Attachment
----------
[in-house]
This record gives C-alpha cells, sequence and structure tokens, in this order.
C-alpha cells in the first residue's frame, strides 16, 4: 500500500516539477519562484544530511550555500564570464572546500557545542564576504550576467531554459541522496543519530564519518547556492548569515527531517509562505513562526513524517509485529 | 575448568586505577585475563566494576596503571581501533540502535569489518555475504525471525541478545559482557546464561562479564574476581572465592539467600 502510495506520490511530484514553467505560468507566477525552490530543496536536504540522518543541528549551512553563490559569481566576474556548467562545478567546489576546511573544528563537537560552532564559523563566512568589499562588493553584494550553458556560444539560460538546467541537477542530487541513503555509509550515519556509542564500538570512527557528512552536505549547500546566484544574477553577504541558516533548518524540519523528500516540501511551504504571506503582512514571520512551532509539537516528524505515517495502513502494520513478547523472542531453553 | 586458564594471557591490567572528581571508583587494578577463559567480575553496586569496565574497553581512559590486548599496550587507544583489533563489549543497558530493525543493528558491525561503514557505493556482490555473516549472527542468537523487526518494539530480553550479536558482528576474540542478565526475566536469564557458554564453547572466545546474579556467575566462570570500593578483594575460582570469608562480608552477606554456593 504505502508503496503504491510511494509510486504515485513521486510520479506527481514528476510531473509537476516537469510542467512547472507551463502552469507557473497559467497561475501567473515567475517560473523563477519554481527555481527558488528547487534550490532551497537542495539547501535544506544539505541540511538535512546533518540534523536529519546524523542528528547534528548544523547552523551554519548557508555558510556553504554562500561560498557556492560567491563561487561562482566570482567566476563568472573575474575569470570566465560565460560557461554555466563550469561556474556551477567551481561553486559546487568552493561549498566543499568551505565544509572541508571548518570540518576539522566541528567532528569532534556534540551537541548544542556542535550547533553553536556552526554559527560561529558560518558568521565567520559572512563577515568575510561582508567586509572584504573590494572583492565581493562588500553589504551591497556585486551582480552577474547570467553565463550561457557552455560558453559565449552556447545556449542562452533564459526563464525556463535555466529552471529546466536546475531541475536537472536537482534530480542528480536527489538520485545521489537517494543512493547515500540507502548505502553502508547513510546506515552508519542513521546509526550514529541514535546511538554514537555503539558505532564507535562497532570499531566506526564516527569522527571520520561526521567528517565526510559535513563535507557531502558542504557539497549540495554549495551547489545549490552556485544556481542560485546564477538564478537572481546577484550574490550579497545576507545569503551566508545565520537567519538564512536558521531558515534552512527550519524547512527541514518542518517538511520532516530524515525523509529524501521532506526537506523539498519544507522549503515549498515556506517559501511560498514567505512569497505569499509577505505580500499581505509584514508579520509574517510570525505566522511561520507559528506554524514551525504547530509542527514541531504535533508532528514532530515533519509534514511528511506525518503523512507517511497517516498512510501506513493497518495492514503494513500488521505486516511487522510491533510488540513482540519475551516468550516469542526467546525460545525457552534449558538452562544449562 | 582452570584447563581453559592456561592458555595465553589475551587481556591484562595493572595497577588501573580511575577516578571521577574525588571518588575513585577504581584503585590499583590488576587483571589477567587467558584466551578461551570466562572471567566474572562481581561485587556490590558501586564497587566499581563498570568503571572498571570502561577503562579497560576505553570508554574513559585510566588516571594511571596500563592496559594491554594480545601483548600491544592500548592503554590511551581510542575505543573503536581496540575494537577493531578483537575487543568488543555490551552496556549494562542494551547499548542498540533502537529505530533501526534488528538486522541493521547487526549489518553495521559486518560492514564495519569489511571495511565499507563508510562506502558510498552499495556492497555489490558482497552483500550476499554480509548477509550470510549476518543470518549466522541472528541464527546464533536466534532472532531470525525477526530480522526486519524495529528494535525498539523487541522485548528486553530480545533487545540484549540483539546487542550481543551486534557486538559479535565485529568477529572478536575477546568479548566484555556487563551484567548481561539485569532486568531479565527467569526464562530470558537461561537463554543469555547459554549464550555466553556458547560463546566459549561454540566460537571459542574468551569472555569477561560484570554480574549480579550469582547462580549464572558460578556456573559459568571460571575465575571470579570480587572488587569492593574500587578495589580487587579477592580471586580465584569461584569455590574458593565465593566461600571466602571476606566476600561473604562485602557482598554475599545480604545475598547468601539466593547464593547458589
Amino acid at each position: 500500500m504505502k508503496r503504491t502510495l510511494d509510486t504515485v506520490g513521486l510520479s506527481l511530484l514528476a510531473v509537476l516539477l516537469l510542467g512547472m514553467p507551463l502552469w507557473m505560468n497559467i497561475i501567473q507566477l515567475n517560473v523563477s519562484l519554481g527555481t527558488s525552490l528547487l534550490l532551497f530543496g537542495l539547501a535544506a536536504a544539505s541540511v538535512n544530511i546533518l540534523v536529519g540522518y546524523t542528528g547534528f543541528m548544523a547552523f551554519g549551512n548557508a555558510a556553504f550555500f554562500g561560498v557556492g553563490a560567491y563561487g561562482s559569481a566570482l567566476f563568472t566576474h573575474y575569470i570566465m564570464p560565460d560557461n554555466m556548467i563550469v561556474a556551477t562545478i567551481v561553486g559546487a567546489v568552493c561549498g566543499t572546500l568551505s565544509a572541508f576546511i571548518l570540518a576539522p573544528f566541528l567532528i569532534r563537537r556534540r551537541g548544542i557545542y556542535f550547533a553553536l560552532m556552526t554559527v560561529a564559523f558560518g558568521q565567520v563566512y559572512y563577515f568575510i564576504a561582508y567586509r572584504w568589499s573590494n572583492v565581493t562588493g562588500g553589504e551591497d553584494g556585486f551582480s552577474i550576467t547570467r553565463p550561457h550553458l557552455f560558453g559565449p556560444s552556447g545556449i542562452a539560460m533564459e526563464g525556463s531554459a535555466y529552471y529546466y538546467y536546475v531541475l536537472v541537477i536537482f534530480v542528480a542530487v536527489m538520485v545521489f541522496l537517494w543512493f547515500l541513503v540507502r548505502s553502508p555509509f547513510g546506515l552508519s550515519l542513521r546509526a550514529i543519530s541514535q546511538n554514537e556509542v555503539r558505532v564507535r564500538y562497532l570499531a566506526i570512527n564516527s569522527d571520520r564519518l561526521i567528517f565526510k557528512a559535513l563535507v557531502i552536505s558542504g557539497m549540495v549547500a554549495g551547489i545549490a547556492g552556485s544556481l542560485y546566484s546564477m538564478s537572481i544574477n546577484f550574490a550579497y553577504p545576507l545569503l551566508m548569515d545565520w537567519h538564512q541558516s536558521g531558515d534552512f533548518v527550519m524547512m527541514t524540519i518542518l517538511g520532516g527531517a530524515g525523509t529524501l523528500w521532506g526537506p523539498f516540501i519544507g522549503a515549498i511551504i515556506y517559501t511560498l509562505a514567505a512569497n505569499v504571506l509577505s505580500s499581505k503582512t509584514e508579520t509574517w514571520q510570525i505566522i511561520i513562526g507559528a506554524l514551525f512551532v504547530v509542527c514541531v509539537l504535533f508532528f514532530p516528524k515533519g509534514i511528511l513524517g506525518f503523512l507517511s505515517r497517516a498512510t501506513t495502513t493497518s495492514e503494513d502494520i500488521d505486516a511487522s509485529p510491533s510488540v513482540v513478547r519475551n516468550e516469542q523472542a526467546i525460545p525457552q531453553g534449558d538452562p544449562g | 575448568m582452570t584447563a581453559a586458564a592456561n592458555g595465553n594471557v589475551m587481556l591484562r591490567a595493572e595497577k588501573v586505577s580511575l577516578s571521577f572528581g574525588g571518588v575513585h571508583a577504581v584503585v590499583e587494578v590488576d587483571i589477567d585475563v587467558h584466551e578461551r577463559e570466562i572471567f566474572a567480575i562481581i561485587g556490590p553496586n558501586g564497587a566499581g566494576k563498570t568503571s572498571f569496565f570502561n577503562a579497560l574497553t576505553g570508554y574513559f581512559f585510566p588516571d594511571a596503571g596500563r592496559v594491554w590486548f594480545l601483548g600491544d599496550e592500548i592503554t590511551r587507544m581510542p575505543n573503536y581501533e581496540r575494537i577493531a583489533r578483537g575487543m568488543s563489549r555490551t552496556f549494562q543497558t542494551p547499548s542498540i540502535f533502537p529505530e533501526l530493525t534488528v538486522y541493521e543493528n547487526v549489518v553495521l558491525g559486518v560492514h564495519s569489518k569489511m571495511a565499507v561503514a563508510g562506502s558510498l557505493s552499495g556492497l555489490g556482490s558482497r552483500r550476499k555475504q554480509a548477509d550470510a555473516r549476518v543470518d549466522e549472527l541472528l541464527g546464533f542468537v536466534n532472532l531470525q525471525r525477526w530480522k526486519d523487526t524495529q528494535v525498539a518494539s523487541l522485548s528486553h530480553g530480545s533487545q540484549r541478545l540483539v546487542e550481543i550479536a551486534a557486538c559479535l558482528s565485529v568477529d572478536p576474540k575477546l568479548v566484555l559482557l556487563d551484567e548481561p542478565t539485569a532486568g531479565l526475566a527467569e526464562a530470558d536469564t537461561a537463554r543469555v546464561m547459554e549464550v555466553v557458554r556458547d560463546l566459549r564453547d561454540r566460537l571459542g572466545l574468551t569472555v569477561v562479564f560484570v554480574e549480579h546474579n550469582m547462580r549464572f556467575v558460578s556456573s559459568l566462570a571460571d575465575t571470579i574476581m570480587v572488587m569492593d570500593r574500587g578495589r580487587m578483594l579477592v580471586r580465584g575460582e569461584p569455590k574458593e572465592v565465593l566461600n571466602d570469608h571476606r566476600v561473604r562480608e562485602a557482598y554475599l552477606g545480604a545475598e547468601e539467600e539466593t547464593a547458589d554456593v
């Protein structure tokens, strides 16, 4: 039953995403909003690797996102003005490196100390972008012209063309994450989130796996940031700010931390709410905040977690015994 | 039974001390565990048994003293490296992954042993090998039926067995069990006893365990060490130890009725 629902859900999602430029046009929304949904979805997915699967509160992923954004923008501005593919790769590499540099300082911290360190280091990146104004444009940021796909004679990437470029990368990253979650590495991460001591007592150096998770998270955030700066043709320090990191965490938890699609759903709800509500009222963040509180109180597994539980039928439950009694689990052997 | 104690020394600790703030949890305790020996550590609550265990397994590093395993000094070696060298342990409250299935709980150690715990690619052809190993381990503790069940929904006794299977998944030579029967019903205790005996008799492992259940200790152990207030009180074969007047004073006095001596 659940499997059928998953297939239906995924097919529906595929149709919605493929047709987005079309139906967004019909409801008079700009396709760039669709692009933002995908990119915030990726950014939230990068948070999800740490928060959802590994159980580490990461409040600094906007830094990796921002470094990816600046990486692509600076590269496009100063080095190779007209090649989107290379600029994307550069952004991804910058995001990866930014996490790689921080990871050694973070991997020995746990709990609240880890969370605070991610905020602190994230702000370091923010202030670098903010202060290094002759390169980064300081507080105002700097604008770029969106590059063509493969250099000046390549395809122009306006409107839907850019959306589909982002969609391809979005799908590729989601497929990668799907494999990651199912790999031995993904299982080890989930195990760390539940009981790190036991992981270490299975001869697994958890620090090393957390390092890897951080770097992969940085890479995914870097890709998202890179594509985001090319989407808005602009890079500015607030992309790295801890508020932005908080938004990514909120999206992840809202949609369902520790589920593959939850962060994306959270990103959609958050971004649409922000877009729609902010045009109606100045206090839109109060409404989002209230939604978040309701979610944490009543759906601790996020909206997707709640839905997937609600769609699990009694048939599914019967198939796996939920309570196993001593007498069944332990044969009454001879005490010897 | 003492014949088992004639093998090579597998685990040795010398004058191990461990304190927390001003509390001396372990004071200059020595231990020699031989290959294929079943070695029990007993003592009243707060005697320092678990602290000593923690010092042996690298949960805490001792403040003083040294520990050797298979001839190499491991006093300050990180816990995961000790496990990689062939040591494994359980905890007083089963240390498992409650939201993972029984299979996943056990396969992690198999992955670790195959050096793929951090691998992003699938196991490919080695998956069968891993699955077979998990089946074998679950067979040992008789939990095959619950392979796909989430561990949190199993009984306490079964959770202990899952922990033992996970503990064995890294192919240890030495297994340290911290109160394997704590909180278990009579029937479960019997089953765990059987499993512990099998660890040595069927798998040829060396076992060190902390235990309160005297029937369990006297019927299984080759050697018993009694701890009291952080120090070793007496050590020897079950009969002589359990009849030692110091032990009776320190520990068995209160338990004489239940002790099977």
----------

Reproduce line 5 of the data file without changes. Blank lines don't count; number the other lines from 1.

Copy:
């Protein structure tokens, strides 16, 4: 039953995403909003690797996102003005490196100390972008012209063309994450989130796996940031700010931390709410905040977690015994 | 039974001390565990048994003293490296992954042993090998039926067995069990006893365990060490130890009725 629902859900999602430029046009929304949904979805997915699967509160992923954004923008501005593919790769590499540099300082911290360190280091990146104004444009940021796909004679990437470029990368990253979650590495991460001591007592150096998770998270955030700066043709320090990191965490938890699609759903709800509500009222963040509180109180597994539980039928439950009694689990052997 | 104690020394600790703030949890305790020996550590609550265990397994590093395993000094070696060298342990409250299935709980150690715990690619052809190993381990503790069940929904006794299977998944030579029967019903205790005996008799492992259940200790152990207030009180074969007047004073006095001596 659940499997059928998953297939239906995924097919529906595929149709919605493929047709987005079309139906967004019909409801008079700009396709760039669709692009933002995908990119915030990726950014939230990068948070999800740490928060959802590994159980580490990461409040600094906007830094990796921002470094990816600046990486692509600076590269496009100063080095190779007209090649989107290379600029994307550069952004991804910058995001990866930014996490790689921080990871050694973070991997020995746990709990609240880890969370605070991610905020602190994230702000370091923010202030670098903010202060290094002759390169980064300081507080105002700097604008770029969106590059063509493969250099000046390549395809122009306006409107839907850019959306589909982002969609391809979005799908590729989601497929990668799907494999990651199912790999031995993904299982080890989930195990760390539940009981790190036991992981270490299975001869697994958890620090090393957390390092890897951080770097992969940085890479995914870097890709998202890179594509985001090319989407808005602009890079500015607030992309790295801890508020932005908080938004990514909120999206992840809202949609369902520790589920593959939850962060994306959270990103959609958050971004649409922000877009729609902010045009109606100045206090839109109060409404989002209230939604978040309701979610944490009543759906601790996020909206997707709640839905997937609600769609699990009694048939599914019967198939796996939920309570196993001593007498069944332990044969009454001879005490010897 | 003492014949088992004639093998090579597998685990040795010398004058191990461990304190927390001003509390001396372990004071200059020595231990020699031989290959294929079943070695029990007993003592009243707060005697320092678990602290000593923690010092042996690298949960805490001792403040003083040294520990050797298979001839190499491991006093300050990180816990995961000790496990990689062939040591494994359980905890007083089963240390498992409650939201993972029984299979996943056990396969992690198999992955670790195959050096793929951090691998992003699938196991490919080695998956069968891993699955077979998990089946074998679950067979040992008789939990095959619950392979796909989430561990949190199993009984306490079964959770202990899952922990033992996970503990064995890294192919240890030495297994340290911290109160394997704590909180278990009579029937479960019997089953765990059987499993512990099998660890040595069927798998040829060396076992060190902390235990309160005297029937369990006297019927299984080759050697018993009694701890009291952080120090070793007496050590020897079950009969002589359990009849030692110091032990009776320190520990068995209160338990004489239940002790099977």